By Ashley Tolbert
FORT BELVOIR, Va. (Dec. 9, 2016) — More than 70 veterans, volunteers and support staff attended Project Healing Waters Fly Fishing (PHWFF) Sixth Annual Fly Fest Dec. 2-4. This annual event gives veterans and disabled service members an opportunity to fly fish with volunteer guides at Harman’s Luxury Log Cabins in Cabins, West Virginia.
PHWFF is a private, nonprofit program dedicated to the physical and emotional rehabilitation of disabled military service members and veterans through fly-fishing education and events. The program provides fly-fishing clinics for all skill ranges and to those who are adapting their skills to their new abilities. It also teaches participants casting techniques as well as how to tie flies and build rods. All fly fishing and tying equipment is provided to participants at no cost. Single and multi-day fishing trips are also provided free of charge.
Bob Gartner, program lead at Fort Belvoir, has been volunteering for PHWFF since 2010. “Our program has grown over the years, and now we get about 25-30 people at our weekly meetings,” he said. “We meet on Mondays at the USO building from 6:30 to 8:30 p.m., and welcome everyone who is interested in learning about fly fishing.” The Fort Belvoir group has 14-16 fishing trips a year, and frequently pairs up with the program at Marine Corps Base Quantico to give veterans and active service members more opportunities to participate. The Quantico program was the host for the annual Harman’s event.
PHWFF was established in 2005 by Ed Nicholson, avid outdoorsman and retired Navy captain. In 2004, Nicholson was being treated for cancer at Walter Reed Army Medical Center, where he witnessed first-hand men and women who had returned from war with life-changing injuries. Seeing the disabled service members struggle physically and emotionally with their new lifestyle, he was inspired to help any way he could. As a passionate fly fisherman, Nicholson understood the therapeutic powers of nature and wanted to get the patients out of the hospital and on the river. He started the first PHWFF program at Walter Reed and used his passion for fly fishing to give patients a new way to help cope with post-traumatic stress disorder (PTSD).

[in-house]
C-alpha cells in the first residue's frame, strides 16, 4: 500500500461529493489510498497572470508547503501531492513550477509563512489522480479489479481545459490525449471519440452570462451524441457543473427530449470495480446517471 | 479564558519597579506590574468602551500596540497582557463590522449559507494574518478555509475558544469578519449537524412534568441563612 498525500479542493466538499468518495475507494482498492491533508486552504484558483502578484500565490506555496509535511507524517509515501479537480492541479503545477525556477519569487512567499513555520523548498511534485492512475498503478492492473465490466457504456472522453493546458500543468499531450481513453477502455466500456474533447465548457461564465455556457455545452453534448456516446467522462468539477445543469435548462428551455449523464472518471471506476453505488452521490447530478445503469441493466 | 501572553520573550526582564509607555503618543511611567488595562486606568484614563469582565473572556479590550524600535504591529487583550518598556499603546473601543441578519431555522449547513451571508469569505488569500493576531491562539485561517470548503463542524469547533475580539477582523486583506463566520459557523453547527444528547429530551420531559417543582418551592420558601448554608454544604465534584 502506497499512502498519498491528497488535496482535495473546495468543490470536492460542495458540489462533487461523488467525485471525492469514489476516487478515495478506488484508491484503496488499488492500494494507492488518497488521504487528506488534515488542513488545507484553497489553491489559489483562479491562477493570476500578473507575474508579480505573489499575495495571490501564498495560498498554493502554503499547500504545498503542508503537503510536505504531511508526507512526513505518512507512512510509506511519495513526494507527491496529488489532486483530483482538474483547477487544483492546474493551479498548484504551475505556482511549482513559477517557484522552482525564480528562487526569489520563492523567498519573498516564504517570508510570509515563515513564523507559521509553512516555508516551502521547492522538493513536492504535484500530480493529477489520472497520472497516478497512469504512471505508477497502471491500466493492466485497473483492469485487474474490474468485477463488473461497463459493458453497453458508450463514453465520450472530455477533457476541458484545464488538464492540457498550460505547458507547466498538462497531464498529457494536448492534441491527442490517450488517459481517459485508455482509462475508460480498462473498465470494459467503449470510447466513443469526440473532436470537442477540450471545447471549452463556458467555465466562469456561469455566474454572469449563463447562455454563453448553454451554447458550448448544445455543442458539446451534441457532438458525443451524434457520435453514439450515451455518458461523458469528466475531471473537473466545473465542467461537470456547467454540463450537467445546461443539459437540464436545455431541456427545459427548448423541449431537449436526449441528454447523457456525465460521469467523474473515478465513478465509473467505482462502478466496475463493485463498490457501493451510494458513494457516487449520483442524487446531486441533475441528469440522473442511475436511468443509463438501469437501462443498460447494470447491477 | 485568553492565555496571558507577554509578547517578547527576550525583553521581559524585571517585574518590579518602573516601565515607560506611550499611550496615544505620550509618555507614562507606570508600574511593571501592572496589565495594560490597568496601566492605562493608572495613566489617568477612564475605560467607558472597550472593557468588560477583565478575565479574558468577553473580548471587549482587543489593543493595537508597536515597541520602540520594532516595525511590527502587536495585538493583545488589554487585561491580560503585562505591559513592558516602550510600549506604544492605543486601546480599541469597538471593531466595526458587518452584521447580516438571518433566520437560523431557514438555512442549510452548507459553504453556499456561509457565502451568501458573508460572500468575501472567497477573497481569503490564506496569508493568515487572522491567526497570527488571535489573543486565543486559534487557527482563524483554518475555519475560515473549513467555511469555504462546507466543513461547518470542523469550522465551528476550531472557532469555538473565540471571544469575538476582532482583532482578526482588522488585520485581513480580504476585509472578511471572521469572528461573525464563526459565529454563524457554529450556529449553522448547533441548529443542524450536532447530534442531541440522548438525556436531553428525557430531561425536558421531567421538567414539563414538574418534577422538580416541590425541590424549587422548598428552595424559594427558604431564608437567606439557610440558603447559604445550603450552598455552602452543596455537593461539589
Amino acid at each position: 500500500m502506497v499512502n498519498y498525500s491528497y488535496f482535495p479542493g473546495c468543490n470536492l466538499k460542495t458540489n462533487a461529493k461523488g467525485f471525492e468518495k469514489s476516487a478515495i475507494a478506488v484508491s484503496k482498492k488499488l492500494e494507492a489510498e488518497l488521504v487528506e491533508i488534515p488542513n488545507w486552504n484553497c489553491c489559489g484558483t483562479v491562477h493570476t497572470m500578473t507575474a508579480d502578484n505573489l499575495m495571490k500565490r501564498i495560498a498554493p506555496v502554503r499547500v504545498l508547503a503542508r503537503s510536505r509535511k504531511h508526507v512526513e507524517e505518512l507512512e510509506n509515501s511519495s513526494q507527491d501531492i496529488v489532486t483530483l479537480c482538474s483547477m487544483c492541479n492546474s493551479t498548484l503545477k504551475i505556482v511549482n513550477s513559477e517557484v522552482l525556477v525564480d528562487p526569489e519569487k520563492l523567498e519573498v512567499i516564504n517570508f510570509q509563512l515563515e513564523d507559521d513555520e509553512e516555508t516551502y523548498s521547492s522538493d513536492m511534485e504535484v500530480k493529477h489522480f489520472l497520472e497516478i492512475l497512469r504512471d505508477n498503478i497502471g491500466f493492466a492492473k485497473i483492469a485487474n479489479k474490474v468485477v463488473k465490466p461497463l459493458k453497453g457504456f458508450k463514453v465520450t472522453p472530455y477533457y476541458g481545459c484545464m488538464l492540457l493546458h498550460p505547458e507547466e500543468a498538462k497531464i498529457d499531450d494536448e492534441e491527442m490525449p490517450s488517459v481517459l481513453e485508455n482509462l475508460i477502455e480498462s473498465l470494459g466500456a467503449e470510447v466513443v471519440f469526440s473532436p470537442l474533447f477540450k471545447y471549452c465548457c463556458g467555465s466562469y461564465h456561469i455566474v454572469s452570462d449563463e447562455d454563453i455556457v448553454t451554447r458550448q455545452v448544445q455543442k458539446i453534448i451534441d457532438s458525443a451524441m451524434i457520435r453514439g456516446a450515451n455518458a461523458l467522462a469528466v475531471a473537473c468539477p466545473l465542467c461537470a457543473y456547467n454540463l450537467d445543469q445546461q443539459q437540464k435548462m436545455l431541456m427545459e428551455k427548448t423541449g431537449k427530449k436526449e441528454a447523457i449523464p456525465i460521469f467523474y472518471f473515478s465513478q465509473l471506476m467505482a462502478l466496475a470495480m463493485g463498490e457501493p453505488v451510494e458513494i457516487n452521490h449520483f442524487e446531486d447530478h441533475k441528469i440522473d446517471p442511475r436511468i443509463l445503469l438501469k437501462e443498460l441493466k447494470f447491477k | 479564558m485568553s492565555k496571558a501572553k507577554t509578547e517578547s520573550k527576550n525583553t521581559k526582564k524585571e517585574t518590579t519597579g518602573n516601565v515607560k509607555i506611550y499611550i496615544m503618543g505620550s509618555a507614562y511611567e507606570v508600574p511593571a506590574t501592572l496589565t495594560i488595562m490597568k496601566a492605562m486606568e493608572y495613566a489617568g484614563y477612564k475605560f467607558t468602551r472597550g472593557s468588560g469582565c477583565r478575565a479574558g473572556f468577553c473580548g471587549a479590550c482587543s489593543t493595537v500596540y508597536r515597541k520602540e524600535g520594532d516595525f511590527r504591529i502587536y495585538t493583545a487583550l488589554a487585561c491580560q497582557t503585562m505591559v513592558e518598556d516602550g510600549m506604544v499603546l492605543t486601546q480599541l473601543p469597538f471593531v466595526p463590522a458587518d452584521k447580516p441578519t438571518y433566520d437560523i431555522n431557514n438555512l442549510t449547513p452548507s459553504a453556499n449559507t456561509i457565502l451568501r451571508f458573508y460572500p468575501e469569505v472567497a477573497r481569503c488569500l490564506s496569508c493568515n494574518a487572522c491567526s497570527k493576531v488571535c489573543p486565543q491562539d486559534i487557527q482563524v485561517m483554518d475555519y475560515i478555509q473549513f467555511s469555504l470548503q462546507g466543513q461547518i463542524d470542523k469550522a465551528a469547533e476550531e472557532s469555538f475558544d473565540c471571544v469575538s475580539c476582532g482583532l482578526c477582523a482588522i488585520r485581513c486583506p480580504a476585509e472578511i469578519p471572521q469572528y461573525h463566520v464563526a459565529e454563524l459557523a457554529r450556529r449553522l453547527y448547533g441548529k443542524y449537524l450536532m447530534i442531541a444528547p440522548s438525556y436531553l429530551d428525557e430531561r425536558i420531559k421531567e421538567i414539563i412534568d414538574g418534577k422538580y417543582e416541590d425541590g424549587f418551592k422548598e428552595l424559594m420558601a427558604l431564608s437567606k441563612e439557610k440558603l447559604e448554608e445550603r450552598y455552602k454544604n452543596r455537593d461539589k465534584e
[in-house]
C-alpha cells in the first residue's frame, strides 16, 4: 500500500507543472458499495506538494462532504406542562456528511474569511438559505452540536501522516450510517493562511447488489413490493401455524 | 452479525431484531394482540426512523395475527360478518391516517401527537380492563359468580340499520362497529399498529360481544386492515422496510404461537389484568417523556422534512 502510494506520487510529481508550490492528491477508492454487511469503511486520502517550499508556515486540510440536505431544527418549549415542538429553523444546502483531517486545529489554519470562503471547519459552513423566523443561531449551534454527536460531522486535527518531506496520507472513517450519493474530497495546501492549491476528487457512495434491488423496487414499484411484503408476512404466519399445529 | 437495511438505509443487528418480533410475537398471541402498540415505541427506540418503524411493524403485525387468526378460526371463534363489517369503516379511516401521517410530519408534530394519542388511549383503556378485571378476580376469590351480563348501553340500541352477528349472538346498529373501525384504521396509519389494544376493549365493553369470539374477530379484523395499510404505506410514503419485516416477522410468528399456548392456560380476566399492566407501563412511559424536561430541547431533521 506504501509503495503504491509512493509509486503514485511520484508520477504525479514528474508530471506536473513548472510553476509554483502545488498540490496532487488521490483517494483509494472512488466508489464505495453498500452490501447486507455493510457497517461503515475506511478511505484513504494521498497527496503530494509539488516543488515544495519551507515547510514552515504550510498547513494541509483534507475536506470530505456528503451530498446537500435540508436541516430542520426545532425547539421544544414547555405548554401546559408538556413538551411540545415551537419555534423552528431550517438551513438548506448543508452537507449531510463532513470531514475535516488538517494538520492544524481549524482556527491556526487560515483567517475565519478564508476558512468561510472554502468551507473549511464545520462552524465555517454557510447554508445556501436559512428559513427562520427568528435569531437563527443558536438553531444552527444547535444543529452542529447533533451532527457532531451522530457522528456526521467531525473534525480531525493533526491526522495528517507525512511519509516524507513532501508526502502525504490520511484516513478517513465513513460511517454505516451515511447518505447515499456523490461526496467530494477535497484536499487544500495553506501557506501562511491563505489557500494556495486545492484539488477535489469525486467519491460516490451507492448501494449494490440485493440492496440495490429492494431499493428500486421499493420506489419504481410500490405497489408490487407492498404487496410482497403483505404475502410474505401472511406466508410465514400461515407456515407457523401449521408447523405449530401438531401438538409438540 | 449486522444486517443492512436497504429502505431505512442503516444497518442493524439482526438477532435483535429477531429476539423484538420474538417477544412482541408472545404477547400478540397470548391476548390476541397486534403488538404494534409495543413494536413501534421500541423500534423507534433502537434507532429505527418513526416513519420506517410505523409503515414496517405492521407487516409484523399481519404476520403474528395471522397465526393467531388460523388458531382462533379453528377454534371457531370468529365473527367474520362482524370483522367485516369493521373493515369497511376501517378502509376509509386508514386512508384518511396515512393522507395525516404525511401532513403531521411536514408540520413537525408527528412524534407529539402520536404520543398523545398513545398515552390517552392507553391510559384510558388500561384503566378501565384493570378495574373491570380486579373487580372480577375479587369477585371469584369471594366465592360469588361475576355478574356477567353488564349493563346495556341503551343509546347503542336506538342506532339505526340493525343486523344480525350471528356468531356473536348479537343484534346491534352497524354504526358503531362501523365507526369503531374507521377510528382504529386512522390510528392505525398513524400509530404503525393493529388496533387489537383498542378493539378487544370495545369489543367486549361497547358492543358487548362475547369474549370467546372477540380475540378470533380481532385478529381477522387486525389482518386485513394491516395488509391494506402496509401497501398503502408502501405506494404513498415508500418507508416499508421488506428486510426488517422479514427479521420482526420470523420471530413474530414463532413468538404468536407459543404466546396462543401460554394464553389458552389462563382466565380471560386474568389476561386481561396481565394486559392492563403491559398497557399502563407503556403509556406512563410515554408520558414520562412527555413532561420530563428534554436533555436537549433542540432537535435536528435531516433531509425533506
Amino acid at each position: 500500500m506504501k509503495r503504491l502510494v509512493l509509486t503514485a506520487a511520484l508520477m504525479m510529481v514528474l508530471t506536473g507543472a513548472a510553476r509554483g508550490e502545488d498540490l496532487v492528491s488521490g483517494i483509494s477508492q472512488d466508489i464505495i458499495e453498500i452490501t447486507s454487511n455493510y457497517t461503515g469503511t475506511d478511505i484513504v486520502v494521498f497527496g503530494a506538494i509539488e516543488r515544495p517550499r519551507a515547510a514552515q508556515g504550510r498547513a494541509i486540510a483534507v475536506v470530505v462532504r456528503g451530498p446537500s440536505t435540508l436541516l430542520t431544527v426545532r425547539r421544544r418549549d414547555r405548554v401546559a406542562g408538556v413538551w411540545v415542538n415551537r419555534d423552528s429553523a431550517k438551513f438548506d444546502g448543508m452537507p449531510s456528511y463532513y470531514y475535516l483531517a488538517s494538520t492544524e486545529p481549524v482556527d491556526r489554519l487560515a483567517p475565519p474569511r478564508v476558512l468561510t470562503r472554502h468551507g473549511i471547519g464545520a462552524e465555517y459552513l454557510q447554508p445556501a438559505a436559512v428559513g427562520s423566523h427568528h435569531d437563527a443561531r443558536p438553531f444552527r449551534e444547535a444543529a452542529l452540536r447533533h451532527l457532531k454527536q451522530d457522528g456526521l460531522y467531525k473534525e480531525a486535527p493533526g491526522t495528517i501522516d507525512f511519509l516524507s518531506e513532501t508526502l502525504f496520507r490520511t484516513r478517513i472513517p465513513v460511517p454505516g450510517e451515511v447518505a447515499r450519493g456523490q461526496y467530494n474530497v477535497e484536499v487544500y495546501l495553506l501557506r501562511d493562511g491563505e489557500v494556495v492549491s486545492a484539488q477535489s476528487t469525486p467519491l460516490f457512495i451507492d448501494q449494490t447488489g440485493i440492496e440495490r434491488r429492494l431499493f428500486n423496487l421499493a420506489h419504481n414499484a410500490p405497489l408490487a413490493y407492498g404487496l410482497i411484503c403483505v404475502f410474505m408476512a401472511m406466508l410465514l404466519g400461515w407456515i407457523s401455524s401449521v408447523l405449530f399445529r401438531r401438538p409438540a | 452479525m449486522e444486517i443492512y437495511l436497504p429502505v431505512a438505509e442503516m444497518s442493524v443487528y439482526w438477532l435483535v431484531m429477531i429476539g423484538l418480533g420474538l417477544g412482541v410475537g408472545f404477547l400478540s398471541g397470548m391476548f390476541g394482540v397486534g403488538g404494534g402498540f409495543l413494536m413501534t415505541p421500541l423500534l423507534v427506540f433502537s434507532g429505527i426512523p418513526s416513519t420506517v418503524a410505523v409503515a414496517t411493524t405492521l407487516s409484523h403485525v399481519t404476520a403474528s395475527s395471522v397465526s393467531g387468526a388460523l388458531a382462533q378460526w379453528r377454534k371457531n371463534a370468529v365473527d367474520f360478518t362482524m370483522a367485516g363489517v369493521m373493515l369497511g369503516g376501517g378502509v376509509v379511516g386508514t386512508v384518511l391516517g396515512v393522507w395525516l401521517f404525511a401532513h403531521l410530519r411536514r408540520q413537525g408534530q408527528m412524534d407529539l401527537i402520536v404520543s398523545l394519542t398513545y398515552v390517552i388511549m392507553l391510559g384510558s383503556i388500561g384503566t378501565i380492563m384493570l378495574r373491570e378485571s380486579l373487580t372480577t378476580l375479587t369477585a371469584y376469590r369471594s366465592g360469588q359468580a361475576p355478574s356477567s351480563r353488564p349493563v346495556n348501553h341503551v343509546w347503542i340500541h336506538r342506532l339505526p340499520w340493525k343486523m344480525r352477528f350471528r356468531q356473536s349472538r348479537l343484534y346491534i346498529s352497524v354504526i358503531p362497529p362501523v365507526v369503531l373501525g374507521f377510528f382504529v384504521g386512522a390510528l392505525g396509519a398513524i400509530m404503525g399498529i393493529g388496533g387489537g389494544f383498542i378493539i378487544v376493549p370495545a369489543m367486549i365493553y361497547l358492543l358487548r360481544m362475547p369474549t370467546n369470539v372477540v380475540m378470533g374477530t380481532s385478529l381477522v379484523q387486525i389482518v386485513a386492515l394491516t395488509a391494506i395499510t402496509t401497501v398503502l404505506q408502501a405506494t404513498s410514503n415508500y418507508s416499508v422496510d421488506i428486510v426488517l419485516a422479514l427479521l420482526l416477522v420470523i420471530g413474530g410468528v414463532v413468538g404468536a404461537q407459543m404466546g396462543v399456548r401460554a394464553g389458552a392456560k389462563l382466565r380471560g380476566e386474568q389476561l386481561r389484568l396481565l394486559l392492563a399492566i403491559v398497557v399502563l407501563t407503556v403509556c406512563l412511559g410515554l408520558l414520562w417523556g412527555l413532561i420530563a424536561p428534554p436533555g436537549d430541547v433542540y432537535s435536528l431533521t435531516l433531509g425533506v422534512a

Over the past decade, Nicholson and his work with PHWFF has gained national attention, including his selection in 2009 as a CNN Hero.
According to the Department of Veterans Affairs, about 11-20 percent of veterans who served in Operations Iraqi Freedom and Enduring Freedom are diagnosed with PTSD each year. PTSD is a serious condition that can develop after a person has experienced or witnessed a traumatic event.
The U.S. Army Acquisition Support Center’s Lt. Col. Robert Rugg became a fly fishing guide and volunteer in 2009 and has thoroughly enjoyed the time he has spent with other service members. “I’ve [done] six tours in Iraq and Afghanistan, so I know what they’re going through,” Rugg explained. “I was wounded in a helicopter crash in 2001 and it killed my co-pilot, Chief Warrant Officer 3 Mike Reece. It was tough coming home, and it’s good to help out people that are going through the same journey I did.”
PHWFF currently has over 206 operational programs serving disabled veterans and military service personnel from all 50 states and Germany. Each program is managed at the local level by volunteers who work with Department of Veterans Affairs’ facilities, DOD military installations, Warrior Transition Units and other institutions. In 2015, more than 200,000 hours were donated by over 3,500 PHWFF volunteers. Thanks to their efforts, more than 7,400 disabled veterans and military service personnel were able to participate in PHWFF program activities.
If you or someone you know is interested in participating or volunteering for PHWFF, please contact Fort Belvoir program lead, Bob Gartner, at firstname.lastname@example.org or (202) 494-5778 and follow the local programs on their social media pages at https://www.facebook.com/BelvoirPHW/ and https://www.facebook.com/QuanticoPHW/ .